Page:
As L.A.'s newest rail line rolls closer to completion, Angelenos have a unique opportunity to help determine its direction.
For the first time in over 50 years, a passenger train rolled through the Los Angeles intersection of Western and Exposition Avenues yesterday. The employees at Metro were testing cars on the Expo Line, a new nine-mile light-rail line that runs from downtown to Culver City, and the latest step in L.A.'s slow crawl towards rebuilding its once-legendary system. This brand-new train follows a vacated right of way that used to shuttle Angelenos to the beach—and will soon again, if city officials and rail boosters can rally public support all the way to Santa Monica.
As dozens of politicians and press gathered on the platform on the gloomy morning, City Councilmember and Expo Construction Authority Board Chair Herb Wesson exalted the team who had gotten the Expo Line this far. "They haven't had many days of glory," said Wesson. "They've been vilified more than they've had good days."
Vilified might be putting it mildly. The project, which runs almost exclusively through low-income, extremely transit-dependent South L.A. has been embattled by detractors who accused the line of "environmental racism" for multiple at-grade, street-level crossings they say put local students and residents at risk. The project was subject to revisions like adding stations and changing crossings to avoid safety issues, which led to a budget that ballooned to almost a billion dollars, and delays that pushed the line a year behind schedule.
Seemingly oblivious to the controversy, the aspirational design of the stations already nods towards the likely terminus: Undulating blue perforated sunscreens ripple high above the platforms, looking more than a little like ocean waves. Concrete pavers in the ground are inscribed with milestones in rail history and development, which include blurbs about Santa Monica.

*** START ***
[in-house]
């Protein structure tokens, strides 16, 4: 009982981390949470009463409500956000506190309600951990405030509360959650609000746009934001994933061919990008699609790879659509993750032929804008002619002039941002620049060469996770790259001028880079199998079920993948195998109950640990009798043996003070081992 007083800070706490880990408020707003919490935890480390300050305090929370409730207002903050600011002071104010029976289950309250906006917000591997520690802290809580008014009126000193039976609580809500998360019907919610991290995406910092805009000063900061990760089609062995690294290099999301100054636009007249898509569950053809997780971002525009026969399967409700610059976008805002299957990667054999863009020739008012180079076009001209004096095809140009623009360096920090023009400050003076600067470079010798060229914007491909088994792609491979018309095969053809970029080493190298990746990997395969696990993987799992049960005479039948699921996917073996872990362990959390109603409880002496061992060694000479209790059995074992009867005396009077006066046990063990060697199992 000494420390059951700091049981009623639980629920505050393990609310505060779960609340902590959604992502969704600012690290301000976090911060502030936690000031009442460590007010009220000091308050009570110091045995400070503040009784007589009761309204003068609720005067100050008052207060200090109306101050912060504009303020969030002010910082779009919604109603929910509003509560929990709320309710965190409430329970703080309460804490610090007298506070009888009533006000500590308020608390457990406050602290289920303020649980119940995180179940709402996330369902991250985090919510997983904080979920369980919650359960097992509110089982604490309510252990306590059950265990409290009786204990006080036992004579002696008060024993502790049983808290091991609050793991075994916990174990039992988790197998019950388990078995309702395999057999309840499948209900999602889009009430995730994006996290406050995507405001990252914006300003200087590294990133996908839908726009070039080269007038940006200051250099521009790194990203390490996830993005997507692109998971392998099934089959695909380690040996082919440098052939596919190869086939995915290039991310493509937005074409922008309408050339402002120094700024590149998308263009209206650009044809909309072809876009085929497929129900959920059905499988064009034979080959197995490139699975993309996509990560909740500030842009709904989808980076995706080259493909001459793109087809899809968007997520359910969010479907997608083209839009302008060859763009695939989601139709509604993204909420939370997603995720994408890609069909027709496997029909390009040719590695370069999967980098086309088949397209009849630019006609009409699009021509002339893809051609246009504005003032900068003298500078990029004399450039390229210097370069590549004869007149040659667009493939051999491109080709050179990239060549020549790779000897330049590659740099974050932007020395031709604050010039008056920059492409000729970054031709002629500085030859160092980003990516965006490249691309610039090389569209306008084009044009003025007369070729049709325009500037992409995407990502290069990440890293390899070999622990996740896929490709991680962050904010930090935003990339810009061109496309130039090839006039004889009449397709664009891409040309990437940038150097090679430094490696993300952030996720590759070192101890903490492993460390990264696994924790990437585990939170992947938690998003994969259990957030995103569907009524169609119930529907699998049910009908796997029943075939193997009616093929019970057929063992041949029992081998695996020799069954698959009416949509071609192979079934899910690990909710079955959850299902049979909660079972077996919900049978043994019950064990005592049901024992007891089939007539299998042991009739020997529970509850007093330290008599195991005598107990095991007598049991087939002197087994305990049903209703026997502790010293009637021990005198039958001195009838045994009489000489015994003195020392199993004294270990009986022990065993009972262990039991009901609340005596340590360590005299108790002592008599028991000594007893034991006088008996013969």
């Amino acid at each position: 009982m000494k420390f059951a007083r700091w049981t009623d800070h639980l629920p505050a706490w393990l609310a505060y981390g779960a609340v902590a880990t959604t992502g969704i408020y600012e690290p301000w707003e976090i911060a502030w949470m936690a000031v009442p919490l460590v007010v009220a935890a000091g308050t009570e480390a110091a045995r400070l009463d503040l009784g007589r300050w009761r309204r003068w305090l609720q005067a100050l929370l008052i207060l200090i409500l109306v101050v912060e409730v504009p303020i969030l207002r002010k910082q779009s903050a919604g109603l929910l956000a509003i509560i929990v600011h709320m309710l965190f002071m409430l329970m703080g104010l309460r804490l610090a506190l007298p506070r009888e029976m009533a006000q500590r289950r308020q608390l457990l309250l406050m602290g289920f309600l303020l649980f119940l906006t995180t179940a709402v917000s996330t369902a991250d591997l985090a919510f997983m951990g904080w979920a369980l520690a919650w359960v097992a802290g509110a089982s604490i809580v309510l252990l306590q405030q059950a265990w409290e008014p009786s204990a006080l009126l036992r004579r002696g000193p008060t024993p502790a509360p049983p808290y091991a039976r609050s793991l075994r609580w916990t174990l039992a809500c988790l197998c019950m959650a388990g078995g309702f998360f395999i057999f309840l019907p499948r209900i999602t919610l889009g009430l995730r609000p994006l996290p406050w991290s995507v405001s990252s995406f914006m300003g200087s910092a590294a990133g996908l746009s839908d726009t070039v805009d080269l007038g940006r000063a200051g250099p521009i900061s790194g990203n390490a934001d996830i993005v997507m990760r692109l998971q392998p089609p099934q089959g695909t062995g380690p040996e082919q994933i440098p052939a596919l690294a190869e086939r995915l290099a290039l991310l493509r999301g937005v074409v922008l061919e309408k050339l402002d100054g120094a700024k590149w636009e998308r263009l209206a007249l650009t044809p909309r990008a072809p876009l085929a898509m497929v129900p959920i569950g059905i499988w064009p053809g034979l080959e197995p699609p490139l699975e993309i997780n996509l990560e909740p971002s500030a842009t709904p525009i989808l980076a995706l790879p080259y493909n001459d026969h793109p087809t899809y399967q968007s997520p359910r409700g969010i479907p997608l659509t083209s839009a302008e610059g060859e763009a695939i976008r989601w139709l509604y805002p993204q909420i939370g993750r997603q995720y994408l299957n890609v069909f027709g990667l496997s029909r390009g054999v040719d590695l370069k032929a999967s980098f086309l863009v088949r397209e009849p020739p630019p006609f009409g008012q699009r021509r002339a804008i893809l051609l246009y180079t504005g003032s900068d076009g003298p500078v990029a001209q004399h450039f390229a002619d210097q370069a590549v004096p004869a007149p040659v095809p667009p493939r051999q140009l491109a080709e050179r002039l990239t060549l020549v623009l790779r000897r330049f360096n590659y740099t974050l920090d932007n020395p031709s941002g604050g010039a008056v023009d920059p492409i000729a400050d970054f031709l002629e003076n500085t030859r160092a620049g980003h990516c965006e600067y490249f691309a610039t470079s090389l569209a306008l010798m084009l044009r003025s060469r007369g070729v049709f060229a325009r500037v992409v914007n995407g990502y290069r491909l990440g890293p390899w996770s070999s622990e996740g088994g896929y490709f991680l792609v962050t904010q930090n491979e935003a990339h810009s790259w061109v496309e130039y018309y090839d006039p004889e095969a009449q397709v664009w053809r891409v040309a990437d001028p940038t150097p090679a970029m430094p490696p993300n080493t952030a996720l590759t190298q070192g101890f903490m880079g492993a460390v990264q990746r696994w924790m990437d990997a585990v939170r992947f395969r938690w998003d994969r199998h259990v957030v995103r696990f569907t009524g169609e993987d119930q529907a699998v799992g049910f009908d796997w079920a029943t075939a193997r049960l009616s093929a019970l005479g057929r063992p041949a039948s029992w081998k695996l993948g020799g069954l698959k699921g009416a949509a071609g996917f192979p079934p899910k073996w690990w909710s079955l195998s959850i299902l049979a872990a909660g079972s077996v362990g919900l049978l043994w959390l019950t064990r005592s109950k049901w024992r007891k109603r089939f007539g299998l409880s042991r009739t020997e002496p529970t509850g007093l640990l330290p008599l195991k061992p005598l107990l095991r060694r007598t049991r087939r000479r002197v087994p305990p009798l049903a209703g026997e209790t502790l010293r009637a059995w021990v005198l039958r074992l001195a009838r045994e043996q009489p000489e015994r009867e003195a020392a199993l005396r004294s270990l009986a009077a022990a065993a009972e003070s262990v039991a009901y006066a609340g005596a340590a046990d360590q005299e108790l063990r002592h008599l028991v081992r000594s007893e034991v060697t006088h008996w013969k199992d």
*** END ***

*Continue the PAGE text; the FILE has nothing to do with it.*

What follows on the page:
To actually get the train to the sea will rely on outreach to help gain public support for what many still see as a safety risk. "Education, education, education," said Wesson, when asked what would make it possible. A troupe of "rail ambassadors," who will include retired Metro employees, will do outreach along the route and help teach riders and residents about the new line.
But there's also a great deal that any citizen passionate about transit can do, he noted. While trains will be running from downtown to La Cienega Boulevard by November of this year, the design process for Phase 2, which will travel from Culver City to Santa Monica, is just beginning. Phase 2 will present a unique opportunity for citizens to actually determine the path of rail on L.A.'s Westside. The next community meetings are scheduled for Monday May 9 in Santa Monica, and Wednesday, May 11 in West L.A. [PDF] These events will include a formal presentation as well as breakout sessions where constituents can discuss their concerns and give their ideas for station designs and other neighborhood improvements.
But just having the trains out there has already done a lot to put the neighbors at ease, said Carolyn Kelly, one of three female train operators who piloted the car into the station yesterday. "The residents are very excited, they're waiting for it," she said. "By doing the testing we give them the confidence that everyone is going to be okay." Almost on cue, a car drives by a few minutes later and its driver shouts out her vote of support: "Viva la Expo Line!"